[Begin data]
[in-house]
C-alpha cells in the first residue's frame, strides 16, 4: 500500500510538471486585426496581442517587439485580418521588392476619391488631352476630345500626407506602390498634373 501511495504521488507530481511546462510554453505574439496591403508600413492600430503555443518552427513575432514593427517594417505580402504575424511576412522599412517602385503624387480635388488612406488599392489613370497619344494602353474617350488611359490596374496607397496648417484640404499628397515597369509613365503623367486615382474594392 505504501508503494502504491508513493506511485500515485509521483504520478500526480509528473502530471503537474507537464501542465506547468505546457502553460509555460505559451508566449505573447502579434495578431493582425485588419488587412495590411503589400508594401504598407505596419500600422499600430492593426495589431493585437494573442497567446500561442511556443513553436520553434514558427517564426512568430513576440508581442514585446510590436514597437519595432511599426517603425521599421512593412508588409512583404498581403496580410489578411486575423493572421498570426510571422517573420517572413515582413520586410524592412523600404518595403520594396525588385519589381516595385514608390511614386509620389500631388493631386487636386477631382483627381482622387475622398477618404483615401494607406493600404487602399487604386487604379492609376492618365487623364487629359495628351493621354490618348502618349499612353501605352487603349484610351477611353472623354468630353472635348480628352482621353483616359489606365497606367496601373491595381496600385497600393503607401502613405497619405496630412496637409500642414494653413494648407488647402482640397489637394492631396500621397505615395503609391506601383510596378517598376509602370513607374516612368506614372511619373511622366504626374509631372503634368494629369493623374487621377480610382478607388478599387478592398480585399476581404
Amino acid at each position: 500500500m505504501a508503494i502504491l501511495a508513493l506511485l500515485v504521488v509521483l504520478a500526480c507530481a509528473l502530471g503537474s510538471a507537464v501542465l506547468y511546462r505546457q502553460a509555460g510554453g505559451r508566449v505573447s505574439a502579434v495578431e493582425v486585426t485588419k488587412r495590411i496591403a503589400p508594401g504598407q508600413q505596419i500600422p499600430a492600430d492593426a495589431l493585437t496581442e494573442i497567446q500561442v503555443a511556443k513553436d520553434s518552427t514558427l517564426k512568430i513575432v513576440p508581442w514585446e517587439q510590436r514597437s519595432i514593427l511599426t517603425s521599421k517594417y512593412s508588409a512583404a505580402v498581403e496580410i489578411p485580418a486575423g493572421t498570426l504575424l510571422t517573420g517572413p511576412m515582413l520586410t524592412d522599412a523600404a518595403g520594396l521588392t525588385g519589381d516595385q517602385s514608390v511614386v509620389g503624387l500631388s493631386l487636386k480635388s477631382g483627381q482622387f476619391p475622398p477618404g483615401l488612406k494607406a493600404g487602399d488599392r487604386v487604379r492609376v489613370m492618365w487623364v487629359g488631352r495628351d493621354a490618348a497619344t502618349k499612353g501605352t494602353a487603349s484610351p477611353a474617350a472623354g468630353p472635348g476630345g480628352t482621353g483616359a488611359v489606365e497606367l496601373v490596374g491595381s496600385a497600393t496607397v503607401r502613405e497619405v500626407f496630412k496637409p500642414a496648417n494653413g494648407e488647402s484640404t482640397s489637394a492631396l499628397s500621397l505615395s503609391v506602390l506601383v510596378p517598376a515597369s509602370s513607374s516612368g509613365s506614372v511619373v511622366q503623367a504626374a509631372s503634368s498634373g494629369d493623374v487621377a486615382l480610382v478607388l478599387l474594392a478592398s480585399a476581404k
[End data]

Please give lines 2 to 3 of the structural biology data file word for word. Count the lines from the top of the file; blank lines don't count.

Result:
C-alpha cells in the first residue's frame, strides 16, 4: 500500500510538471486585426496581442517587439485580418521588392476619391488631352476630345500626407506602390498634373 501511495504521488507530481511546462510554453505574439496591403508600413492600430503555443518552427513575432514593427517594417505580402504575424511576412522599412517602385503624387480635388488612406488599392489613370497619344494602353474617350488611359490596374496607397496648417484640404499628397515597369509613365503623367486615382474594392 505504501508503494502504491508513493506511485500515485509521483504520478500526480509528473502530471503537474507537464501542465506547468505546457502553460509555460505559451508566449505573447502579434495578431493582425485588419488587412495590411503589400508594401504598407505596419500600422499600430492593426495589431493585437494573442497567446500561442511556443513553436520553434514558427517564426512568430513576440508581442514585446510590436514597437519595432511599426517603425521599421512593412508588409512583404498581403496580410489578411486575423493572421498570426510571422517573420517572413515582413520586410524592412523600404518595403520594396525588385519589381516595385514608390511614386509620389500631388493631386487636386477631382483627381482622387475622398477618404483615401494607406493600404487602399487604386487604379492609376492618365487623364487629359495628351493621354490618348502618349499612353501605352487603349484610351477611353472623354468630353472635348480628352482621353483616359489606365497606367496601373491595381496600385497600393503607401502613405497619405496630412496637409500642414494653413494648407488647402482640397489637394492631396500621397505615395503609391506601383510596378517598376509602370513607374516612368506614372511619373511622366504626374509631372503634368494629369493623374487621377480610382478607388478599387478592398480585399476581404
Amino acid at each position: 500500500m505504501a508503494i502504491l501511495a508513493l506511485l500515485v504521488v509521483l504520478a500526480c507530481a509528473l502530471g503537474s510538471a507537464v501542465l506547468y511546462r505546457q502553460a509555460g510554453g505559451r508566449v505573447s505574439a502579434v495578431e493582425v486585426t485588419k488587412r495590411i496591403a503589400p508594401g504598407q508600413q505596419i500600422p499600430a492600430d492593426a495589431l493585437t496581442e494573442i497567446q500561442v503555443a511556443k513553436d520553434s518552427t514558427l517564426k512568430i513575432v513576440p508581442w514585446e517587439q510590436r514597437s519595432i514593427l511599426t517603425s521599421k517594417y512593412s508588409a512583404a505580402v498581403e496580410i489578411p485580418a486575423g493572421t498570426l504575424l510571422t517573420g517572413p511576412m515582413l520586410t524592412d522599412a523600404a518595403g520594396l521588392t525588385g519589381d516595385q517602385s514608390v511614386v509620389g503624387l500631388s493631386l487636386k480635388s477631382g483627381q482622387f476619391p475622398p477618404g483615401l488612406k494607406a493600404g487602399d488599392r487604386v487604379r492609376v489613370m492618365w487623364v487629359g488631352r495628351d493621354a490618348a497619344t502618349k499612353g501605352t494602353a487603349s484610351p477611353a474617350a472623354g468630353p472635348g476630345g480628352t482621353g483616359a488611359v489606365e497606367l496601373v490596374g491595381s496600385a497600393t496607397v503607401r502613405e497619405v500626407f496630412k496637409p500642414a496648417n494653413g494648407e488647402s484640404t482640397s489637394a492631396l499628397s500621397l505615395s503609391v506602390l506601383v510596378p517598376a515597369s509602370s513607374s516612368g509613365s506614372v511619373v511622366q503623367a504626374a509631372s503634368s498634373g494629369d493623374v487621377a486615382l480610382v478607388l478599387l474594392a478592398s480585399a476581404k